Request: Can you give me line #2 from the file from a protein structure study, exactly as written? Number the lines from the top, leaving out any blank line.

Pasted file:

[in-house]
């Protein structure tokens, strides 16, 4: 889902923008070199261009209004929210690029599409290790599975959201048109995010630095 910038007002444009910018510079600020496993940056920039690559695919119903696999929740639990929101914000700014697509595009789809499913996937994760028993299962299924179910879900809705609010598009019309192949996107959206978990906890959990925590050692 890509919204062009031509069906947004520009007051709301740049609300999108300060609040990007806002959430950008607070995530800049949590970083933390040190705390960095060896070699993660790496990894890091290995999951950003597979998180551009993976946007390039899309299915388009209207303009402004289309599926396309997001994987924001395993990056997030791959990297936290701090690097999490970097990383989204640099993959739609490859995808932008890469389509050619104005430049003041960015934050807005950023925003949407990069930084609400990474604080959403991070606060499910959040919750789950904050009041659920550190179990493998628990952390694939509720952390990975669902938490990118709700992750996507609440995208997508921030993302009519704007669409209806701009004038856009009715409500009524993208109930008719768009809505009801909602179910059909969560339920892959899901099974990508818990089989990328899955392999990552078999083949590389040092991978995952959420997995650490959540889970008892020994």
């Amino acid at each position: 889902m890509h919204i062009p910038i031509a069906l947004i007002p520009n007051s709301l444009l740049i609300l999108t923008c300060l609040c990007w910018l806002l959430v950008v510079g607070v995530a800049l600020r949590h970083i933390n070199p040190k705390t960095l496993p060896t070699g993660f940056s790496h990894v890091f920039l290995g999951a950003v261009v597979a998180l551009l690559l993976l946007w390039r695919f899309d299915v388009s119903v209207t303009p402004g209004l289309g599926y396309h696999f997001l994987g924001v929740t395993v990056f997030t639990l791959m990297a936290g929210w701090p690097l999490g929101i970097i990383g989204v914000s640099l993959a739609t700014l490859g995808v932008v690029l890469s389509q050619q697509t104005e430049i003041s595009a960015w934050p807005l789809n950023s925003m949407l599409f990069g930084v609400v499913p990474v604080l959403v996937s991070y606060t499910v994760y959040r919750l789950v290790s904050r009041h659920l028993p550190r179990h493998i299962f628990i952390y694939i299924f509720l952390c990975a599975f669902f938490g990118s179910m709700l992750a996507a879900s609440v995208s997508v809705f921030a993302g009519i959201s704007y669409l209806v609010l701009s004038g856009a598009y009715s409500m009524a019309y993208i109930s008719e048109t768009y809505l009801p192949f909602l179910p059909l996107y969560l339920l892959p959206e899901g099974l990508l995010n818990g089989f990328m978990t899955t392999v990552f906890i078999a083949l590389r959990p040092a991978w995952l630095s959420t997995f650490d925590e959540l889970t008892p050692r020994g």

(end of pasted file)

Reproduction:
């Protein structure tokens, strides 16, 4: 889902923008070199261009209004929210690029599409290790599975959201048109995010630095 910038007002444009910018510079600020496993940056920039690559695919119903696999929740639990929101914000700014697509595009789809499913996937994760028993299962299924179910879900809705609010598009019309192949996107959206978990906890959990925590050692 890509919204062009031509069906947004520009007051709301740049609300999108300060609040990007806002959430950008607070995530800049949590970083933390040190705390960095060896070699993660790496990894890091290995999951950003597979998180551009993976946007390039899309299915388009209207303009402004289309599926396309997001994987924001395993990056997030791959990297936290701090690097999490970097990383989204640099993959739609490859995808932008890469389509050619104005430049003041960015934050807005950023925003949407990069930084609400990474604080959403991070606060499910959040919750789950904050009041659920550190179990493998628990952390694939509720952390990975669902938490990118709700992750996507609440995208997508921030993302009519704007669409209806701009004038856009009715409500009524993208109930008719768009809505009801909602179910059909969560339920892959899901099974990508818990089989990328899955392999990552078999083949590389040092991978995952959420997995650490959540889970008892020994």